James Martin shares his recipe for a ricotta flatbread
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You can make a sourdough starter from scratch and use it to bake a tasty loaf with not too much effort. However, you’ll need to feed the starter for eight days after making it… so you better get started now if you want the loaf for a special occasion! Express.co.uk reveals how to make sourdough bread in seven steps, according to BBC Good Food.
For the starter
- 700g strong white flour
For the loaf
- 500g strong white flour, plus extra for dusting
- 1 tsp fine salt
- 1 tbsp clear honey
- 300g sourdough starter
- flavourless oil, for greasing
First, make your starter. In a large bowl, mix together 100g of the flour with 125ml slightly warm water.
Whisk together until smooth and lump-free.
Transfer the starter to a large jar (a one litre Kilner jar is good) or a plastic container.
Leave the jar or container lid ajar for an hour or so in a warm place (around 25C is ideal), then seal and set aside for 24 hrs.
For the next six days, you will need to ‘feed’ the starter.
Each day, tip away half of the original starter, add an extra 100g of flour and 125ml slightly warm water, and stir well. Try to do this at the same time every day.
After three to four days, you should start to see bubbles appearing on the surface, and it will smell yeasty and a little acidic. This is a good indicator that the starter is working.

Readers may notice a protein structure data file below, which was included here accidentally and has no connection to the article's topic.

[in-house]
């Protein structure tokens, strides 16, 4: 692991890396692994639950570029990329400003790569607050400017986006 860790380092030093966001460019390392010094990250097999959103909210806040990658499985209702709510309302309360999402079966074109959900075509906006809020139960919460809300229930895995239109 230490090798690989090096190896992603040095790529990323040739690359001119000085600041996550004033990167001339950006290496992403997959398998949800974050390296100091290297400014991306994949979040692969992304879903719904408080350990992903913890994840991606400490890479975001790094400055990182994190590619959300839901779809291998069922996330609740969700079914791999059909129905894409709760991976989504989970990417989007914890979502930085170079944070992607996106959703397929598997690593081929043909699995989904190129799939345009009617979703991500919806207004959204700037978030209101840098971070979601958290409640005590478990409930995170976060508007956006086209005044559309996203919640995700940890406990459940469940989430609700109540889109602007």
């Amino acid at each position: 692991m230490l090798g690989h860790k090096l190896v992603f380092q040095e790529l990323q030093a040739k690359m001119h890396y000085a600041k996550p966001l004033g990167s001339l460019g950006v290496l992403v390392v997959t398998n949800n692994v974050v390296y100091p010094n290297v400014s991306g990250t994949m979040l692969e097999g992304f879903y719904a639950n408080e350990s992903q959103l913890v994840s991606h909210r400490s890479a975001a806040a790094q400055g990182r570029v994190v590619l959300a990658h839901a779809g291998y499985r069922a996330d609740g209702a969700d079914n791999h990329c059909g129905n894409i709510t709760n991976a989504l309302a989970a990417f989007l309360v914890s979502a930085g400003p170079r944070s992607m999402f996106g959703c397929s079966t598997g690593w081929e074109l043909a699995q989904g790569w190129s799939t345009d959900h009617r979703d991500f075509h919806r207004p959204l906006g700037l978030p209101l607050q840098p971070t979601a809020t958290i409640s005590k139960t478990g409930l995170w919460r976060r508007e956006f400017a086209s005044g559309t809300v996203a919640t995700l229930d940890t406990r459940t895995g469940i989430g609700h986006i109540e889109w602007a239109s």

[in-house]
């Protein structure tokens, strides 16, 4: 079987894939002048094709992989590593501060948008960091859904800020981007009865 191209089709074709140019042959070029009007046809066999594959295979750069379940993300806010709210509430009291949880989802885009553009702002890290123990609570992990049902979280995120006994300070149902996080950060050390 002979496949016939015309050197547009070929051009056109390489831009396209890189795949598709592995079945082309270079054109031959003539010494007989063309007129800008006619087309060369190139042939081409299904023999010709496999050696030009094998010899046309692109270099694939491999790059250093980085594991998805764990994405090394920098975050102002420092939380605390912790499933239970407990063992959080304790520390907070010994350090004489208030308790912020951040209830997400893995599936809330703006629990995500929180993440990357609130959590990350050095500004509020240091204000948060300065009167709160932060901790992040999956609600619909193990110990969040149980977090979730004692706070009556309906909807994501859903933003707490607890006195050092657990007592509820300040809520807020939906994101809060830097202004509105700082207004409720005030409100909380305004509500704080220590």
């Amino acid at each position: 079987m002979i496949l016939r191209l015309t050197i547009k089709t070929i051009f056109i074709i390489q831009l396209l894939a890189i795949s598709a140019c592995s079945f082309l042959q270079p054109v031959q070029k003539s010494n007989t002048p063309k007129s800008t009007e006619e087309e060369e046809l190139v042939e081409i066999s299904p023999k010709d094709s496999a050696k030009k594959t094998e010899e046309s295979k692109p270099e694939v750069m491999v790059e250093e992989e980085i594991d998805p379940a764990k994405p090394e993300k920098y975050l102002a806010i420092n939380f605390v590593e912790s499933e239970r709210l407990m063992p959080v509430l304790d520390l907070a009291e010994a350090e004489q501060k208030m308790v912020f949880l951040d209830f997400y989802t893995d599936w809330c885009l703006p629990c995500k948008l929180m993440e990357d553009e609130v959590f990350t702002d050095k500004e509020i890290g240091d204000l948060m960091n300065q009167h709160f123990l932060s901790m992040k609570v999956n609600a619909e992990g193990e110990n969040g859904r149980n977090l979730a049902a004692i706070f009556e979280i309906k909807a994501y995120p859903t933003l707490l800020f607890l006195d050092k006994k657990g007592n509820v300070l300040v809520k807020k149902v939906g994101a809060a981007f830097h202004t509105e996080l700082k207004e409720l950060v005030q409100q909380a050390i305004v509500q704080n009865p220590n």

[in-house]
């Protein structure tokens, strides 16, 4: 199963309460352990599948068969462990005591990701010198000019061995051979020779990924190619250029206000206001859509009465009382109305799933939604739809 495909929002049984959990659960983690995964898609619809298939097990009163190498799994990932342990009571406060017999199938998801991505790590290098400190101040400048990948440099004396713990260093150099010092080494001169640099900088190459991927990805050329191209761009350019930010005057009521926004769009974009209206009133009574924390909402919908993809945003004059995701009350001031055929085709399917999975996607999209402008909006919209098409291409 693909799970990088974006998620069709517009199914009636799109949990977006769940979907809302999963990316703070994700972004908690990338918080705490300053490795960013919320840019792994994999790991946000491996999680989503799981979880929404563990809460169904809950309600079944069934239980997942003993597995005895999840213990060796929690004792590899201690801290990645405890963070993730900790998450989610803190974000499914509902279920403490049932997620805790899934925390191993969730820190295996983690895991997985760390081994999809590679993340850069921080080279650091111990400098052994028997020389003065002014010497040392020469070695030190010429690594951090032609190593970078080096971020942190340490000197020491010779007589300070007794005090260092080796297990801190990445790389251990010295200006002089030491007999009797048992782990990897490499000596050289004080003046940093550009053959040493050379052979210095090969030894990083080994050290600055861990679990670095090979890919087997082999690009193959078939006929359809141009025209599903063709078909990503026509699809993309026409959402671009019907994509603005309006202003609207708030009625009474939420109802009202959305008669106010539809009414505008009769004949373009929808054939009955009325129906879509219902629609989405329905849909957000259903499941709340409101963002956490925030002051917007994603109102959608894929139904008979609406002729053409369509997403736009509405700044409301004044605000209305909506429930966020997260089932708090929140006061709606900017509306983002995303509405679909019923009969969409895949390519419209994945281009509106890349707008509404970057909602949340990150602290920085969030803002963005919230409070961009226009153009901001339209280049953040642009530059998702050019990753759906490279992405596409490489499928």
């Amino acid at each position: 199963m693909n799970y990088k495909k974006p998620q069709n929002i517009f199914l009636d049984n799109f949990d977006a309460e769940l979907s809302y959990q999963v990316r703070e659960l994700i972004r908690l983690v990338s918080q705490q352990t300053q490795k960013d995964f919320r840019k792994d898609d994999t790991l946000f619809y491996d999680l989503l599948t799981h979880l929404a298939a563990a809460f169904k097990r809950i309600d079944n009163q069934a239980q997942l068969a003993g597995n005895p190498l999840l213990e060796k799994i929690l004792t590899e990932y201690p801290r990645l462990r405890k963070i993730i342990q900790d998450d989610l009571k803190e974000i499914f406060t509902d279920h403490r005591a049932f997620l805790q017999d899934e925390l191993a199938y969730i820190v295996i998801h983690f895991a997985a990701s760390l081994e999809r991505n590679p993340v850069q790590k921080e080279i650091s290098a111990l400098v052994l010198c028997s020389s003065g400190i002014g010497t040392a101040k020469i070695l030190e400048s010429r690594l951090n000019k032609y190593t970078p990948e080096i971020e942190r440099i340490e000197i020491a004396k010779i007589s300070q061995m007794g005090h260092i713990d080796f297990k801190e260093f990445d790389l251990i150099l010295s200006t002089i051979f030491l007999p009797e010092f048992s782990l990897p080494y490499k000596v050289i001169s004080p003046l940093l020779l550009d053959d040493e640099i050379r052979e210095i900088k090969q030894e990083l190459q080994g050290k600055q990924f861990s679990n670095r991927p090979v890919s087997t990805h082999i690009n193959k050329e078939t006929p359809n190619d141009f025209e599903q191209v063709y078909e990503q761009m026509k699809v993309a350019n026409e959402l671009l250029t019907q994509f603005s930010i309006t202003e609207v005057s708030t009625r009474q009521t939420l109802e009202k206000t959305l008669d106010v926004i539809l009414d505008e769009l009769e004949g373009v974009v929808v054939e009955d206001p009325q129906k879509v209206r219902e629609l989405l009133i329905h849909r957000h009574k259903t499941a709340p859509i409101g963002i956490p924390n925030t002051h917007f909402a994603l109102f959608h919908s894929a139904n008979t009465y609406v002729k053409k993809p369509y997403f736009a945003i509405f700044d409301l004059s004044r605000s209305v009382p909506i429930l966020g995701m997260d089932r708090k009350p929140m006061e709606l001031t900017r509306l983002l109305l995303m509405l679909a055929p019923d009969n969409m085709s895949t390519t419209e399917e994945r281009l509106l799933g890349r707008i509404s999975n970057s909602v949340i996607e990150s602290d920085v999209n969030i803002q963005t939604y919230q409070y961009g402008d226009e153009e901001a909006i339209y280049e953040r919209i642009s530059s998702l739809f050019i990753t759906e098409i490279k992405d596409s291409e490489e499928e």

On day seven, the starter should be quite bubbly and smell much sweeter. It is now ready to be used in baking.
Tip the flour, 225ml warm water, salt, honey and the starter into a bowl, or a mixer fitted with a dough hook.
Stir with a wooden spoon, or on a slow setting in the machine, until combined. Add extra flour if it’s too sticky or a little extra warm water if it’s too dry.
Tip onto a lightly floured surface and knead for 10 mins until soft and elastic – you should be able to stretch it without it tearing.
If you‘re using a mixer, turn up the speed a little and mix for five mins.
Place the dough in a large, well-oiled bowl and cover. Leave in a warm place to rise for three hours.
You may not see much movement, but don’t be disheartened, as sourdough takes much longer to rise than conventional yeasted bread.
Line a medium-sized bowl with a clean tea towel and flour it really well or, if you have a proving basket, you can use this (just make sure you flour the basket really well first).
Tip the dough back onto your work surface and knead briefly to knock out any air bubbles. Shape the dough into a smooth ball and dust it with flour.
Place the dough, seam-side up, in the bowl or proving basket, cover loosely and leave at room temperature until roughly doubled in size.
The time it takes for your bread to rise will vary depending on the strength of your starter and the temperature in the room, anywhere from four to eight hours.
The best indicators are your eyes, so don’t worry too much about timings here.
You can also prove your bread overnight in the fridge. Remove it in the morning and let it continue rising for another hour or two at room temperature.
The slower the rise, the deeper the flavour you will achieve.
Place a large baking tray in the oven, and heat to 230C/210C fan/gas 8.
Fill a small roasting tin with a little water and place this in the bottom of the oven to create steam.
Remove the baking tray from the oven, sprinkle with flour, then carefully tip the risen dough onto the tray.
Slash the top a few times with a sharp knife, if you like, then bake for 35 to 40 mins until golden brown.
It will sound hollow when tapped on the bottom. Leave to cool on a wire rack for 20 mins before serving.
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